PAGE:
Perceptual speed and psychomotor ability predict laparoscopic skill acquisition on a simulator

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Abstract


Objective

Performing minimally invasive surgery puts high demands on a surgeon’s cognitive and psychomotor abilities. Assessment of these abilities can be used to predict a surgeon’s learning curve, to create individualized training programs, and ultimately in selection programs for surgical training. The aim of this study was to examine the influence of cognitive and psychomotor ability on the training duration and learning rate.


Design

A prospective quasiexperimental field study regarding the influence of cognitive and psychomotor ability, baseline measures of time to complete task, damage to tissue, and efficiency of movement, age, and gender on the number of sessions needed to reach a predefined performance level on a laparoscopy simulator. The same variables were investigated as predictors of the learning rate.


Setting

The study was performed at the Experimental Center for Technical Medicine at the University of Twente, The Netherlands.


Participants

In all, 98 novices from the Master program of Technical Medicine followed a proficiency-based basic laparoscopic skills training.


Results

Perceptual speed (PS) predicted training duration (hazard ratio = 1.578; 95% CI = 1.084, 2.300; p = 0.017). Cognitive (b = −0.721, p = 0.014) and psychomotor ability (b = 0.182, p = 0.009) predicted the learning rate of time to complete the task. Also, the learning rate for participants with higher levels of PS was lower (b = 0.167, p = 0.036). Psychomotor ability also predicted the learning rate for damage to tissue (b = 0.194, p = 0.015) and efficiency of movement (b = 0.229, p = 0.004). Participants with better psychomotor ability outperformed other participants across all sessions on all outcome measures.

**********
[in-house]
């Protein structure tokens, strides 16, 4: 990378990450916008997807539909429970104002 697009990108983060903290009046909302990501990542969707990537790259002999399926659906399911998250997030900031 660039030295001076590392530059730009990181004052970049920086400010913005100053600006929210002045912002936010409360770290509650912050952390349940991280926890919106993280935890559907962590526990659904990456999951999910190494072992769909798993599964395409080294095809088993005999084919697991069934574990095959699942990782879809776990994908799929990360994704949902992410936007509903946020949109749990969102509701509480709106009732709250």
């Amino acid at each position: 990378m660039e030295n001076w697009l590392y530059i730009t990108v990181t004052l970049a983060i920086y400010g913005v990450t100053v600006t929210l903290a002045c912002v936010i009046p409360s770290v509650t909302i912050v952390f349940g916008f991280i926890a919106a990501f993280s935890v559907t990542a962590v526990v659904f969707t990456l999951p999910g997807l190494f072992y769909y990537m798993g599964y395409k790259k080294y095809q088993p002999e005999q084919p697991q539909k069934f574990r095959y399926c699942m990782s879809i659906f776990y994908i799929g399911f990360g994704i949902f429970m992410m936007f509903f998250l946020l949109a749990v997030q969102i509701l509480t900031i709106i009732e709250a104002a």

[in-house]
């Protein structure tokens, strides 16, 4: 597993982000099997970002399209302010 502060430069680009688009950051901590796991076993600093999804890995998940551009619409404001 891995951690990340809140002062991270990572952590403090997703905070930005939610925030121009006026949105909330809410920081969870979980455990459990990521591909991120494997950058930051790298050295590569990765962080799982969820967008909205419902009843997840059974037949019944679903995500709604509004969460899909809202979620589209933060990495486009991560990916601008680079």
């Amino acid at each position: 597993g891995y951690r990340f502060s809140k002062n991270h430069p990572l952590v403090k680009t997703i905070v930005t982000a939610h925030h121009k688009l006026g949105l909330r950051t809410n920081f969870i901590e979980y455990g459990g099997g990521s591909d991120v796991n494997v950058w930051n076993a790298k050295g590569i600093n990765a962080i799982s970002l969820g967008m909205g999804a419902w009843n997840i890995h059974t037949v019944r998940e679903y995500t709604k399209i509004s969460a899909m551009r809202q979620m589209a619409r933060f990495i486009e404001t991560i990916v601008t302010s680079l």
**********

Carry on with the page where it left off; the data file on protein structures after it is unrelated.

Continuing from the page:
Conclusions

PS predicted training duration in a basic laparoscopic skills training and the learning rate for the time to complete the task. Psychomotor ability predicted the learning rate for laparoscopic skill acquisition in terms of time to complete task, damage to tissue, and efficiency of movements. These results indicate early automation of basic laparoscopic skill. Careful selection of the cognitive abilities tests is advised for use in training programs and to identify individuals who need more training.
Original languageEnglish
Pages (from-to)1224-1232
JournalJournal of surgical education
Volume72
Issue number6
DOIs
Publication statusPublished - 2015

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